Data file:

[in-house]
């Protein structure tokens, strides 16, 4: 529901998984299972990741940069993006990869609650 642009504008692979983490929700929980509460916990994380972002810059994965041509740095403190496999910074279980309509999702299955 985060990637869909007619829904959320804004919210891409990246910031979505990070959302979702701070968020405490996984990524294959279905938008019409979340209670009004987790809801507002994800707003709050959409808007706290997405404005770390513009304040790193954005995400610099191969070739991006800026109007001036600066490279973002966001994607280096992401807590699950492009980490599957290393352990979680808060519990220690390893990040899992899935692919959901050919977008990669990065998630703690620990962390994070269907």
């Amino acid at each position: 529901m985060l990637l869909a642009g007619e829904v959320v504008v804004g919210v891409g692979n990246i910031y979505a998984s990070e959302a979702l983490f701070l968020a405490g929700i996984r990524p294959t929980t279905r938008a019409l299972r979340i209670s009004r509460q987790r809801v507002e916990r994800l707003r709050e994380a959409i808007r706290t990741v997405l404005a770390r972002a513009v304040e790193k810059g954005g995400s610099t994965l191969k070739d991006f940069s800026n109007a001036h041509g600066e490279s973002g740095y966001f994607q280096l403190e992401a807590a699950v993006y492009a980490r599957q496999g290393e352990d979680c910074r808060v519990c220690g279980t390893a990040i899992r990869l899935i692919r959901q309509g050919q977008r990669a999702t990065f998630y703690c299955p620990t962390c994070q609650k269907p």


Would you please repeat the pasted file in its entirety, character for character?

[in-house]
């Protein structure tokens, strides 16, 4: 529901998984299972990741940069993006990869609650 642009504008692979983490929700929980509460916990994380972002810059994965041509740095403190496999910074279980309509999702299955 985060990637869909007619829904959320804004919210891409990246910031979505990070959302979702701070968020405490996984990524294959279905938008019409979340209670009004987790809801507002994800707003709050959409808007706290997405404005770390513009304040790193954005995400610099191969070739991006800026109007001036600066490279973002966001994607280096992401807590699950492009980490599957290393352990979680808060519990220690390893990040899992899935692919959901050919977008990669990065998630703690620990962390994070269907």
């Amino acid at each position: 529901m985060l990637l869909a642009g007619e829904v959320v504008v804004g919210v891409g692979n990246i910031y979505a998984s990070e959302a979702l983490f701070l968020a405490g929700i996984r990524p294959t929980t279905r938008a019409l299972r979340i209670s009004r509460q987790r809801v507002e916990r994800l707003r709050e994380a959409i808007r706290t990741v997405l404005a770390r972002a513009v304040e790193k810059g954005g995400s610099t994965l191969k070739d991006f940069s800026n109007a001036h041509g600066e490279s973002g740095y966001f994607q280096l403190e992401a807590a699950v993006y492009a980490r599957q496999g290393e352990d979680c910074r808060v519990c220690g279980t390893a990040i899992r990869l899935i692919r959901q309509g050919q977008r990669a999702t990065f998630y703690c299955p620990t962390c994070q609650k269907p």